Section: New Results

Stochastic modeling

Spatial and spatio-temporal modeling

Participants: A. Gégout-Petit

External collaborators: Y. Cao, S. Li, L. Guerin-Dubrana (Inra Bordeaux)

In the framework of a collaboration with INRA Bordeaux about the esca-illness of vines, Anne Gégout-Petit with Shuxian Li developed different spatial models and spatio-temporal models for different purposes: (1) study the distribution and the dynamics of esca vines in order to tackle the aggregation and the potential spread of the illness (2) propose a spatio-temporal model in order to capture the dynamics of cases and measure the effects of environmental covariates. For purpose (1), we propose different test based on the join count statistics, a paper is accepted for publication [5]. We also developped a two-step centered autologistic model for the study of the dynamic of propagation. This work has been presented as invited paper in [20] and is in preparation for publication.

Modelisation of response to chemotherapy in gliomas

Participant: S. Wantz-Mézières

External collaborator: J.-M. Moureaux, Y. Gaudeau, M. Ben Abdallah, M. Ouqamra (CRAN, Université de Lorraine), L. Taillandier, M. Blonski (CHU Nancy)

The collaboration with neurologists (CHU Nancy) and automaticians (CRAN) has carried on this year and led to the PhD presentation of M. Ben Abdallah, on December 12, 2016 [17], [16]. We completed the modeling approach by a data analysis one. In the framework of a master 2 project, supervised and non supervised methods have confirmed our results on our local data base. This encourages us to continue our work in extending the data base via a collaboration with Montpellier CHU. Our perspectives are to validate multi-factor models, including biological and anatomopathological factors, and to design a decision-aid tool for praticians.

Time-changed extremal process as a random sup measure

Participant: Céline Lacaux

External collaborator: Gennady Samorodnistky

In extreme value theory, one of the major topics is the study of the limiting behavior of the partial maxima of a stationary sequence. When this sequence is i.i.d., the unique limiting process is well-known and called the extremal process. Considering a long memory stable sequence, the limiting process is obtained as a simple power time change extremal process. Céline Lacaux and Gennady Samorodnistky have proved that this limiting process can also be interpreted as a restriction of a self-affine random sup measure. In addition, they have established that this random measure arises as a limit of the partial maxima of the same long memory stable sequence, but in a different space. Their results open the way to propose new self-similar processes with stationary max-increments.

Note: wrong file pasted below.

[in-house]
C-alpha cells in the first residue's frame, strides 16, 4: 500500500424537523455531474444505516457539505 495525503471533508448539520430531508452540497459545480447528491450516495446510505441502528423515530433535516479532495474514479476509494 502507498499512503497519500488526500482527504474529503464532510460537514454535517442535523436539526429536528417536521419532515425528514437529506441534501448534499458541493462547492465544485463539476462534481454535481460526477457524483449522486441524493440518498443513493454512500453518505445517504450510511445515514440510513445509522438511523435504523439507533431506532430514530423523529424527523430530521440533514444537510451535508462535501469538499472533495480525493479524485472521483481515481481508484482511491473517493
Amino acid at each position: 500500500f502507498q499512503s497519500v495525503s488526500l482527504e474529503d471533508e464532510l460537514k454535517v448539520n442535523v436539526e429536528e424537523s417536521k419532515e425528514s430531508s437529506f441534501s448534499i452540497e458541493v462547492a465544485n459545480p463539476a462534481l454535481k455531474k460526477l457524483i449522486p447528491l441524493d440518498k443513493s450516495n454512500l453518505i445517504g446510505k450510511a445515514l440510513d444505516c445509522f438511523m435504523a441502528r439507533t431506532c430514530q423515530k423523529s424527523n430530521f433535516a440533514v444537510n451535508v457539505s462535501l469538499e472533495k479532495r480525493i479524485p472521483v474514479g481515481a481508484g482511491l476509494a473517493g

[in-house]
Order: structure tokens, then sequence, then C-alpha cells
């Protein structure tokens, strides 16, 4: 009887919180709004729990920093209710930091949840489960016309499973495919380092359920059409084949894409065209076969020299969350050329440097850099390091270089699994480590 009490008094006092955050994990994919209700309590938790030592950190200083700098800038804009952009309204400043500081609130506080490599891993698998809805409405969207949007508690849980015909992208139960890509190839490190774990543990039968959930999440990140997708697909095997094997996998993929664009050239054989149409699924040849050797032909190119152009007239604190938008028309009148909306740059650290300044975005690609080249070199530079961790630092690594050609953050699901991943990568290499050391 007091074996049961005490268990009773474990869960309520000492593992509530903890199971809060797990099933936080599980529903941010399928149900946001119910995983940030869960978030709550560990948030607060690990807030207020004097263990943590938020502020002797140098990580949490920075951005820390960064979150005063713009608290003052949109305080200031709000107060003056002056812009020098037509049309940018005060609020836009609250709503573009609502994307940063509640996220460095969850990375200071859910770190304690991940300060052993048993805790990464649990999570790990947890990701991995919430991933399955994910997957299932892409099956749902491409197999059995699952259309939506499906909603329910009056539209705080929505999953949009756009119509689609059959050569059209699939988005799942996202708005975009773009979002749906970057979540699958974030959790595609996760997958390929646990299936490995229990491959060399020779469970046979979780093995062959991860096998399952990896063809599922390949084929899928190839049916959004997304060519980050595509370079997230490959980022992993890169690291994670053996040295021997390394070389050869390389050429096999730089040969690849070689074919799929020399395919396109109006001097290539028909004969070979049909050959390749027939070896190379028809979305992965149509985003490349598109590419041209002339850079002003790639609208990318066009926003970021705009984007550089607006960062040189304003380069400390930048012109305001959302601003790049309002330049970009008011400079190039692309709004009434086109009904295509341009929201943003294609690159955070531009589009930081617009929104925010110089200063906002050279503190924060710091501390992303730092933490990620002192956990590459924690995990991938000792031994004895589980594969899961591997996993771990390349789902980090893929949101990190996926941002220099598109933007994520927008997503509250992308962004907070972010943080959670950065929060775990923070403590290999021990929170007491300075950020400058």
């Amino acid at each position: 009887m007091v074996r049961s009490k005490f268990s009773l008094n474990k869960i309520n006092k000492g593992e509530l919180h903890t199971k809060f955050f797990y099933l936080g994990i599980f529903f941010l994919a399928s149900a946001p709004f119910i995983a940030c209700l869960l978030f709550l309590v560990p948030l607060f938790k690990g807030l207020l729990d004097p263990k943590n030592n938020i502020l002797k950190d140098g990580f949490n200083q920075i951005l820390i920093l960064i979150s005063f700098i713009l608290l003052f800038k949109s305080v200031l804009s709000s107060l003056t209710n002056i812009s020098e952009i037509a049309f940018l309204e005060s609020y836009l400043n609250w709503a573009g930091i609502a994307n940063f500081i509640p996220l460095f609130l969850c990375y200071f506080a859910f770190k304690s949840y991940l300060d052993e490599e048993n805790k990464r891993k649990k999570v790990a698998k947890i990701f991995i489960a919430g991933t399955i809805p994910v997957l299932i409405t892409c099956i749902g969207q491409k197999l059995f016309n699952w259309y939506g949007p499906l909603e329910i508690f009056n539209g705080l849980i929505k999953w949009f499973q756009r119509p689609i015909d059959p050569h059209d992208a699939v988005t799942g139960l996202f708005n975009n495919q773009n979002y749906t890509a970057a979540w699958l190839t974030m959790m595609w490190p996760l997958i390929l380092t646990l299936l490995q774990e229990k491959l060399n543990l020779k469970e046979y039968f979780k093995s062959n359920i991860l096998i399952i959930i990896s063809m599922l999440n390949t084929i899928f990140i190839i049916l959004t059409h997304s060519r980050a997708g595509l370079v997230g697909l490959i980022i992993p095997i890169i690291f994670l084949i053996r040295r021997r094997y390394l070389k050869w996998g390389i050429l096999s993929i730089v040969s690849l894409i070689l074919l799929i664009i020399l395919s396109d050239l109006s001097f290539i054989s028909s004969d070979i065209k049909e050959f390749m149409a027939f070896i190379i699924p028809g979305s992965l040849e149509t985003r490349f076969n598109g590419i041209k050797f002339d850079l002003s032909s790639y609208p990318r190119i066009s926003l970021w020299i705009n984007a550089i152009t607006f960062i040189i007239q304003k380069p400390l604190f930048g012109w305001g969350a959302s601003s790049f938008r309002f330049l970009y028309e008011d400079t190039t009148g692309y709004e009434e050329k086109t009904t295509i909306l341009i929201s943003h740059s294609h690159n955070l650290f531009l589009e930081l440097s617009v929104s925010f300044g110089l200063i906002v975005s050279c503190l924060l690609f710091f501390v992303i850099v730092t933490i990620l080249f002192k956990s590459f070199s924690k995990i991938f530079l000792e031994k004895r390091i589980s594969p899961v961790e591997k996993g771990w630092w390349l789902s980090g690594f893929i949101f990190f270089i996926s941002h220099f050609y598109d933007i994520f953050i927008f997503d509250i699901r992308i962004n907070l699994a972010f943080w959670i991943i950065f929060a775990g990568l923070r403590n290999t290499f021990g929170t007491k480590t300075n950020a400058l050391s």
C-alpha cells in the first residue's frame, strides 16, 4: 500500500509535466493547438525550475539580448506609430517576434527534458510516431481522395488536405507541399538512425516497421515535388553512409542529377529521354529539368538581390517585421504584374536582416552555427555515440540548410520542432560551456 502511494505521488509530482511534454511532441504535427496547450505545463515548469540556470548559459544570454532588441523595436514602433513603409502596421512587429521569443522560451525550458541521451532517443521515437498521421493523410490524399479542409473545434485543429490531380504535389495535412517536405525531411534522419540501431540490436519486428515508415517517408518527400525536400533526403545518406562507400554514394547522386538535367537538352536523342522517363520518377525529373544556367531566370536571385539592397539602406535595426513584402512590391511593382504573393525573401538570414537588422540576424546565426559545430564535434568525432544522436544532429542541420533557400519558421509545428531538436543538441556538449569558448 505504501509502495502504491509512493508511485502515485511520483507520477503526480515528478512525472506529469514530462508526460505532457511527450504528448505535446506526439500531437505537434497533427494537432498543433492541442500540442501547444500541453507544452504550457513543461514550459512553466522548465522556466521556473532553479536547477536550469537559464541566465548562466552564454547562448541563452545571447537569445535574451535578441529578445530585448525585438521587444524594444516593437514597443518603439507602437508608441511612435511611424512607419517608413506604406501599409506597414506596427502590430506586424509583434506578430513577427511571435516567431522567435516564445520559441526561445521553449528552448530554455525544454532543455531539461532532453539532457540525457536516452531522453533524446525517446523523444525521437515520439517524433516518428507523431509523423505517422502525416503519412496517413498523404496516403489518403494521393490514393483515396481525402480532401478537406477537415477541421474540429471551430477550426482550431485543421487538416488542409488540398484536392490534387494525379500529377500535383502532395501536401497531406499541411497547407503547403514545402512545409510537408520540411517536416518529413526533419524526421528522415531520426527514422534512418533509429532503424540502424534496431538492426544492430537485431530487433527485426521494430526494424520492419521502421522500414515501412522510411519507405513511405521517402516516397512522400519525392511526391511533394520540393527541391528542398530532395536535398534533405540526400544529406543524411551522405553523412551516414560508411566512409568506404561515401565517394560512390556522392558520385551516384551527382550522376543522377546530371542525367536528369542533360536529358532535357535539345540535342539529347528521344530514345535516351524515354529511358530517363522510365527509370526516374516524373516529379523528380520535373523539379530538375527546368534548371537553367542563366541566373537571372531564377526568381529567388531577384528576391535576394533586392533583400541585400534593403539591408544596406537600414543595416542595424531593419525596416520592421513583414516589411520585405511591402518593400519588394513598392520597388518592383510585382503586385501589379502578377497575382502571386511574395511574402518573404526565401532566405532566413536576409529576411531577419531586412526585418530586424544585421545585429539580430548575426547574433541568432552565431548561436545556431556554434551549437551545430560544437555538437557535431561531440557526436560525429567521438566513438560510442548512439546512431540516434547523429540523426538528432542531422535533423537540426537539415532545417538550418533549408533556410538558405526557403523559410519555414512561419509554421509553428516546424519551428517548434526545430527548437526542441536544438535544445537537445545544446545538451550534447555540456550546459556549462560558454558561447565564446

Fast and Exact synthesis of some operator scaling Gaussian random fields

Participant: Céline Lacaux

External collaborator: Hermine Biermé

Operator scaling Gaussian random fields, as anisotropic generalizations of self-similar fields, know an increasing interest in the literature. Up to now, such models were only defined through stochastic integrals, without knowing explicitly their covariance functions. In link with this misunderstanding, one of the drawbacks is that no exact method of simulation has been proposed. In view to fill this lack, Hermine Biermé and Céline Lacaux have recently exhibit explicit covariance functions, as anisotropic generalizations of fractional Brownian fields ones. This allows them to propose a fast and exact method to synthetise an operator scaling Gaussian random fields with such a covariance function. Their algorithm is based on the famous circulant embedding matrix method. This is a first piece of work to popularized operator scaling Gaussian random field in anisotropic spatial data modeling.

DNA sequences analysis

Participants: P. Vallois

External collaborators: A. Lagnoux and S. Mercier (Toulouse)

In an article accepted at Bioinformatics, the goal is to illustrate different results on the local score distribution assuming an i.i.d. model, especially the one based on the pair (local score,length) and the one on the local score position. We measure with statistical tests how different approximations of the local score distribution fit to simulated sequences. In particular, our simulations show that the popular Karlin & Altschul approximation is not accurate in a wide range of situations. We add to the local score the length of the segment that realises it and we study the induced changes with numerical simulations. We also study specificity and sensitivity for the different methods. We introduce a new one dimensional statistic which is a function of Hn* and Ln* and we test its distribution. Finally, we estimate the probability that Hn*=Hn in different settings.